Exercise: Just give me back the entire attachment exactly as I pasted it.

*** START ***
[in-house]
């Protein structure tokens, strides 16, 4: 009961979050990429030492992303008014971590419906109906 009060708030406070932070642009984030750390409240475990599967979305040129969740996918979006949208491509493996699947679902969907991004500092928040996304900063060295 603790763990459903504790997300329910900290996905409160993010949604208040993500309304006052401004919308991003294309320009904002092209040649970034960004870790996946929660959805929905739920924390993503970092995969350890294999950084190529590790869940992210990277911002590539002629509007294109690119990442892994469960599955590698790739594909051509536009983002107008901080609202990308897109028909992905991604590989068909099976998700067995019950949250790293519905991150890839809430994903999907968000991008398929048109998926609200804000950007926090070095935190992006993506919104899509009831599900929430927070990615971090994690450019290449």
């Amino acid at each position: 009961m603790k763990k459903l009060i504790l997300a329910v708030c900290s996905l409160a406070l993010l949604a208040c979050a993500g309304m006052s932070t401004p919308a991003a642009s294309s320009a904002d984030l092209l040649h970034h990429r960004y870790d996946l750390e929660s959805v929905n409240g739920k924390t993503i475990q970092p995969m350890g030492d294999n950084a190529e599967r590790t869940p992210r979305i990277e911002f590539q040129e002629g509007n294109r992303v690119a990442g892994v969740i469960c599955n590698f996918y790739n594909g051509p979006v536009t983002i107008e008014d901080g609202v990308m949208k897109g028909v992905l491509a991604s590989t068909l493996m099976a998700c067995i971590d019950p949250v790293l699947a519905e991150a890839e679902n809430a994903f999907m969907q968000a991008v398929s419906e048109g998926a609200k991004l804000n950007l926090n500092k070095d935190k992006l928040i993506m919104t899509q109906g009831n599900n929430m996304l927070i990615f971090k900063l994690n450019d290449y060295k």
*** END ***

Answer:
[in-house]
């Protein structure tokens, strides 16, 4: 009961979050990429030492992303008014971590419906109906 009060708030406070932070642009984030750390409240475990599967979305040129969740996918979006949208491509493996699947679902969907991004500092928040996304900063060295 603790763990459903504790997300329910900290996905409160993010949604208040993500309304006052401004919308991003294309320009904002092209040649970034960004870790996946929660959805929905739920924390993503970092995969350890294999950084190529590790869940992210990277911002590539002629509007294109690119990442892994469960599955590698790739594909051509536009983002107008901080609202990308897109028909992905991604590989068909099976998700067995019950949250790293519905991150890839809430994903999907968000991008398929048109998926609200804000950007926090070095935190992006993506919104899509009831599900929430927070990615971090994690450019290449």
């Amino acid at each position: 009961m603790k763990k459903l009060i504790l997300a329910v708030c900290s996905l409160a406070l993010l949604a208040c979050a993500g309304m006052s932070t401004p919308a991003a642009s294309s320009a904002d984030l092209l040649h970034h990429r960004y870790d996946l750390e929660s959805v929905n409240g739920k924390t993503i475990q970092p995969m350890g030492d294999n950084a190529e599967r590790t869940p992210r979305i990277e911002f590539q040129e002629g509007n294109r992303v690119a990442g892994v969740i469960c599955n590698f996918y790739n594909g051509p979006v536009t983002i107008e008014d901080g609202v990308m949208k897109g028909v992905l491509a991604s590989t068909l493996m099976a998700c067995i971590d019950p949250v790293l699947a519905e991150a890839e679902n809430a994903f999907m969907q968000a991008v398929s419906e048109g998926a609200k991004l804000n950007l926090n500092k070095d935190k992006l928040i993506m919104t899509q109906g009831n599900n929430m996304l927070i990615f971090k900063l994690n450019d290449y060295k």